How Much Does a Boat Lift Cost?

Written by: Staff
Last Updated:  August 8, 2018

A boat lift is a large structure that is capable of lifting your boat out of the water.

Whether you’re keeping your boat at a marina, in your backyard or at a private pier, keeping your boat on a lift will offer a few advantages:  you won’t have to worry about painting the boat’s bottom, you won’t have to worry about your boat floating away nor will you have to worry about your boat sinking.

150 Primrose Boat lift by LakeMartinVoice, on Flickr
150 Primrose Boat lift” (CC BY 2.0) by LakeMartinVoice

How much does a boat lift cost?

The cost of a boat lift will depend on the size of the boat that needs to be lifted, the type of lift, the brand and where it’s purchased.  The average price is usually between $2,000 to $20,000+.  As a general rule of thumb, plan on budgeting $1,000 per ton and $500 per piling when budgeting.

For instance, a cantilever boat lift can be around $700 to $3,500, depending on the weight of the boat.  For instance, the popular Hewitt brand retails for $1,600 to $3,500.

Vertical boat lifts can cost anywhere from $6,000 to more than $20,000, depending on the boat lift and the additional features you may want to add.  For example, adding a power feature could increase the price.

A hydraulic boat lift can cost $2,000 to $10,000, again, depending on the weight of the boat and features you want to add.

For larger boats, elevator boat lifts are needed, and these types of lifts can lift weights ranging from 1,500 to 16,000 pounds and the pricing starts at $8,000 to $22,000.

For specific boats such as a Pontoon boat, a pontoon boat lift can cost anywhere from $8,000 to more than $16,500 without installation.

Members on the talked about this very question and said they had paid anywhere from $3,000 for a 10K lift to $4,300 for an 11,000-pound aluminum lift.

Air Dock Boat Lifts lists its prices, along with the sizes the boat lifts are capable of handling.  According to the price list, the costs range from as little as $700 for a PWC model capable of lifting up to 650 pounds to as much as $8,343 for a lift capable of lifting up to 24,000 pounds.

The types of boat lifts


A cantilever boat lift will have few moving parts and the load is fully supported by the frame.  Most will be made of a corrosion resistant aluminum, assuring low maintenance and no rust.  This type of boat lift will be your cheapest option and can be the easiest to move around.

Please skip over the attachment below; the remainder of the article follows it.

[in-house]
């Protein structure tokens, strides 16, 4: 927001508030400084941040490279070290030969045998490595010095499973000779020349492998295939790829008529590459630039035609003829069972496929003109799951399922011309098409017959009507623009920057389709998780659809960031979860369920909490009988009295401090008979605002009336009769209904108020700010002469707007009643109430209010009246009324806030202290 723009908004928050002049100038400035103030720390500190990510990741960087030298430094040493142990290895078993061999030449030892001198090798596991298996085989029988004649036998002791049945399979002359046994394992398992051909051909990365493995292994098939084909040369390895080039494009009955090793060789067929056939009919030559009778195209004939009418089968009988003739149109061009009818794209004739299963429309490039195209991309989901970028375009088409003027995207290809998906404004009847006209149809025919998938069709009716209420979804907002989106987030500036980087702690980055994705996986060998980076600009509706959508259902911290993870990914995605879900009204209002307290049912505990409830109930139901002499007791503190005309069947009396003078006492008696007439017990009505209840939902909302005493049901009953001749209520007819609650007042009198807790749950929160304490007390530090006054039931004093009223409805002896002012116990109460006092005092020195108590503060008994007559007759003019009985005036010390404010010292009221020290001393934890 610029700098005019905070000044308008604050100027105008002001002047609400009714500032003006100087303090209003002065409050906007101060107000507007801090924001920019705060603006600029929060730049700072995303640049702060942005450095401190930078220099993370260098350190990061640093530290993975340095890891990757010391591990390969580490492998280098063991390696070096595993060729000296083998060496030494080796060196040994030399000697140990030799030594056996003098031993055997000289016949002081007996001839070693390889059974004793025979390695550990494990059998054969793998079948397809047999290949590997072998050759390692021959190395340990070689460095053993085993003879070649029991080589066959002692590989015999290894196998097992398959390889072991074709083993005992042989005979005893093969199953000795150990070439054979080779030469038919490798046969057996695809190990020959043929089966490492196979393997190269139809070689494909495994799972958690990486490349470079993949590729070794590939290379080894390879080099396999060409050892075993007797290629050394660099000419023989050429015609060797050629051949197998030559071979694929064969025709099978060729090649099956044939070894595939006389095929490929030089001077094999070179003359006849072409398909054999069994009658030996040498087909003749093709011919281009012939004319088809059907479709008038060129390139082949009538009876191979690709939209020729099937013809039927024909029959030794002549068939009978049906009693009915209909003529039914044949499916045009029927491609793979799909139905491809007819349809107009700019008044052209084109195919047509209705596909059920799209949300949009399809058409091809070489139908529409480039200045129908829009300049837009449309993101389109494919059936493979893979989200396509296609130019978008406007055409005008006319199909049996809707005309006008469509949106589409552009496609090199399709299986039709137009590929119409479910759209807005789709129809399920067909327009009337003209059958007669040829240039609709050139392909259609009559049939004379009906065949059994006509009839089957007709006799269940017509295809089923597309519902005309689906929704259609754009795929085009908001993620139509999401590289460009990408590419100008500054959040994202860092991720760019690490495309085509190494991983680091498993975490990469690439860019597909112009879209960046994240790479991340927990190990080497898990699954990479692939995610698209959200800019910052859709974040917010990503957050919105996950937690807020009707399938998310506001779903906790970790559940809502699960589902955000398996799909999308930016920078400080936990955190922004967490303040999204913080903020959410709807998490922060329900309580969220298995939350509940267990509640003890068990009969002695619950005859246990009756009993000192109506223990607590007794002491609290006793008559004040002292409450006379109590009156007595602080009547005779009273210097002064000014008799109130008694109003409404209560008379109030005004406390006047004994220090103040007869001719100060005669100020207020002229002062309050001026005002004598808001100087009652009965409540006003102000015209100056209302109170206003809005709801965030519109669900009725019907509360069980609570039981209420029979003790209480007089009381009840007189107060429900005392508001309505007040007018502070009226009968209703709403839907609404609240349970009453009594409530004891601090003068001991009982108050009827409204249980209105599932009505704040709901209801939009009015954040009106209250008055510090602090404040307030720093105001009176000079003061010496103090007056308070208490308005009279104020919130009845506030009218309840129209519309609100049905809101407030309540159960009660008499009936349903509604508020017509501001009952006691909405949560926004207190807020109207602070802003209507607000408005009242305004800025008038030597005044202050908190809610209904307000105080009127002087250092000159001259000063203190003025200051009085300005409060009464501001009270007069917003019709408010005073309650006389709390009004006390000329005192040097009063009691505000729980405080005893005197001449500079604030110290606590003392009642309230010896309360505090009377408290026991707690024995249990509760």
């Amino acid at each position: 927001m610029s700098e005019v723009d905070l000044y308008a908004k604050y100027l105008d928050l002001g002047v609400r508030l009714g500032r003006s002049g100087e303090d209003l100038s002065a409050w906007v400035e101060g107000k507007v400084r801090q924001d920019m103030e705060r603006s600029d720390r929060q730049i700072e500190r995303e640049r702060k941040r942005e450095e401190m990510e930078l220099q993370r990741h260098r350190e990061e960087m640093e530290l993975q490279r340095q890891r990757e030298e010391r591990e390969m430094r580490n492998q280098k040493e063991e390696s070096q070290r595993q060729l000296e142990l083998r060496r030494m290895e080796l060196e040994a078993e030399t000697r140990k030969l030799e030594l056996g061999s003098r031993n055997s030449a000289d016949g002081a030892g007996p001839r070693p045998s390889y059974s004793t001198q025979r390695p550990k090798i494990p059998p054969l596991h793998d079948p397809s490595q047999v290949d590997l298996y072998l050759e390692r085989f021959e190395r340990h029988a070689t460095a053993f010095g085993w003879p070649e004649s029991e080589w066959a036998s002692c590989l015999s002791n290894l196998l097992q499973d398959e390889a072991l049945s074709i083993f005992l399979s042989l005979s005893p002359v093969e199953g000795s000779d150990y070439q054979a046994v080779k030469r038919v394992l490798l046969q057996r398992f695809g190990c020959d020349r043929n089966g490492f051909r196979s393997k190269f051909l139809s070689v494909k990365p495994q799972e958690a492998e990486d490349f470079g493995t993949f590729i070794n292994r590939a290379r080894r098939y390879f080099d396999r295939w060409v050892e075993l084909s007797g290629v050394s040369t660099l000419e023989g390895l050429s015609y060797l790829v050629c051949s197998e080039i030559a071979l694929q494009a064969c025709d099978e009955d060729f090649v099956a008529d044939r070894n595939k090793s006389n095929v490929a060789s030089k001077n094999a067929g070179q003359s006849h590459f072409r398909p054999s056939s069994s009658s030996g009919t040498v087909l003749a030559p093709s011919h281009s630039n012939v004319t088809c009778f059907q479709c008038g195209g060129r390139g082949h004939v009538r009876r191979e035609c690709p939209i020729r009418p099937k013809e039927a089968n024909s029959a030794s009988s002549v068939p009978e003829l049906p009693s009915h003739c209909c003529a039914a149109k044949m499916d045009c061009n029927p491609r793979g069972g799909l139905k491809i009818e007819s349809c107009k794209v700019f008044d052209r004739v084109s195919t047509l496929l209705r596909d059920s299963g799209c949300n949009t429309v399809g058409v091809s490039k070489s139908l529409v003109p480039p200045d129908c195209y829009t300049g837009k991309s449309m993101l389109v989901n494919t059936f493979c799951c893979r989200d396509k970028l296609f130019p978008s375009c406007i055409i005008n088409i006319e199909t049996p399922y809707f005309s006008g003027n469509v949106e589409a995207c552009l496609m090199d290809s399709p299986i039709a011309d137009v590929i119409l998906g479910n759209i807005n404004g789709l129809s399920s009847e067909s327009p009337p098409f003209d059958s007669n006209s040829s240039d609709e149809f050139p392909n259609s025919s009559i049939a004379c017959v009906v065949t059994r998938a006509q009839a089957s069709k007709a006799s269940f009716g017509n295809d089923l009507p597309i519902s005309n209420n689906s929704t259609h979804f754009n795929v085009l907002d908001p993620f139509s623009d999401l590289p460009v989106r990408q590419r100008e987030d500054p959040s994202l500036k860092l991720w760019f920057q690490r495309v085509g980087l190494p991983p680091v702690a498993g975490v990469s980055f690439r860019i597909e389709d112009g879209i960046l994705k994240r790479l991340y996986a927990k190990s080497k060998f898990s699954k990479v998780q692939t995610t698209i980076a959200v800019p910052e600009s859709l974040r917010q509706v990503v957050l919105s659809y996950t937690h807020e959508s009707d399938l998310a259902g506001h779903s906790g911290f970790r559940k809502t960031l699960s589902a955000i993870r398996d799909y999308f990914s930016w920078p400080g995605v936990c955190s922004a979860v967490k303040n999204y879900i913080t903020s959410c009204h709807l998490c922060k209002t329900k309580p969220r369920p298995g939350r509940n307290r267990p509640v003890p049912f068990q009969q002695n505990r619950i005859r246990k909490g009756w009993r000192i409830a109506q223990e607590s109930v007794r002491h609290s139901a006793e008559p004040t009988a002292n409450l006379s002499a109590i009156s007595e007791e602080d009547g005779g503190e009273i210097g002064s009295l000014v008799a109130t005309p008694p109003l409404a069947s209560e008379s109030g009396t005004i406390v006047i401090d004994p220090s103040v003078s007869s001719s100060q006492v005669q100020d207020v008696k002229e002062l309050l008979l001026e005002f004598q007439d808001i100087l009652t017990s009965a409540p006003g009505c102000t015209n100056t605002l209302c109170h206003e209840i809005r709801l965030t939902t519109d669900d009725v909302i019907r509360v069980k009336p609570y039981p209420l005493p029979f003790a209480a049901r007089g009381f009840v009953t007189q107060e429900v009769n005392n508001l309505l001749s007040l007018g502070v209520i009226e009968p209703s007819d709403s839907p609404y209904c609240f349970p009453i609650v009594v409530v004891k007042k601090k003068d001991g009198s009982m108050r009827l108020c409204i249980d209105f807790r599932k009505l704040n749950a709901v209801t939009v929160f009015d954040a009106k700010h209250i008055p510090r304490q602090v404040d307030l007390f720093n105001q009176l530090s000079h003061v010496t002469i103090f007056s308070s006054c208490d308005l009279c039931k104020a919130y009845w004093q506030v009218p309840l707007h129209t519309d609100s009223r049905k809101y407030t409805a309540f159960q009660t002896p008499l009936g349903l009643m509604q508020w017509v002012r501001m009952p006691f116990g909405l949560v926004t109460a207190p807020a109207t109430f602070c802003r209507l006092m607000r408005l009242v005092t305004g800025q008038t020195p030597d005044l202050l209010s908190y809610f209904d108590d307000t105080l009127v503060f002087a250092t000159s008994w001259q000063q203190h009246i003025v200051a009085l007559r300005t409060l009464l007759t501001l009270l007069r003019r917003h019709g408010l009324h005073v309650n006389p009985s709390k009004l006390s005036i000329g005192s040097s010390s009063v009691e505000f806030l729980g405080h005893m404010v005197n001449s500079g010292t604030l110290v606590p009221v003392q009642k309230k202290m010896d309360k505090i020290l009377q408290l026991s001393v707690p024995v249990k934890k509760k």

An elevator boat lift will be “side mounted” to a seawall or dock, often resembling the same functionality of a forklift.  Made of either a galvanized steel or aluminum, these lifts can lift up to 16,000 pounds.


Designed to hold medium to larger boats, a hydraulic boat lift will combine strength and the quality of marine grade aluminum to hold weights up to 10,000 pounds.


This type of lift can carry loads ranging from 1,000 to 10,000 pounds.  This lift can easily be moved due to its lightweight designed and will commonly be electric powered, making it very easy to control.

What are the extra costs?

Some dealers include the installation while others may charge for it separately, adding to your expenses.  If the installations costs aren’t included, then plan on spending another $500 to $1,000.

A boat railway is needed to bring the boat into a boathouse or up on shore.  The price of a boat railway starts at $1,500 to $3,500, depending on the length of the tracks and roller sizes.

There are add-ons you can add to your boat lift.  For example, carpeted bunks, a motor stop, pontoon rack kit, and/or a pontoon stabilizer bar are just a few of the many accessories you can add to enhance its usage and appearance.

Like the boat itself, the lift must also be maintained to lengthen its life.  Maintenance will include making sure that the nuts, bolts, runners and other parts are all working properly.  Regular maintenance is important since it will avoid costly repairs in the future.   This can be done by regularly lubricating the gears, steel cables and other moving parts with grease.  You also need to check for any cracks in the belts, defaults in the electrical cables, and cuts in the wire insulation.

If purchasing online or from a seller who requires it to be shipped, shipping/freight charges will need to be factored in.

Tips to know:

When not in use, even for a day, the boat lift must be raised to the normal level position.  You also need to shut all power to the lift from the circuit breaker.

When choosing the ideal boat lift, you need to consider the boat’s specifications: the length of its water line, its length overall, the beam and the actual weight of the boat, rigging and equipment, not the displacement.  You can refer to your boat’s operator’s manual for the important information regarding the lifting process.  Once you have all the information needed, you can then contact the boat dealers in your area and see what equipment is available.

How can I save money?

When buying a boat lift, you may find it cheaper to go for a third party boat dealer rather than the manufacturer.  Also, consider looking slightly used models to save up to 60 percent.

Shop around.  Contact different dealers and get the average pricing.  Do not just go for the cheapest, but for the one that has a reputation in giving out quality boat lifts.

If you are up to it, you can make your own boat lift.  All you need to have is the right knowledge and the appropriate materials. gives a suggestion on how to make your own boat lift.  You can check it out in order to save money.

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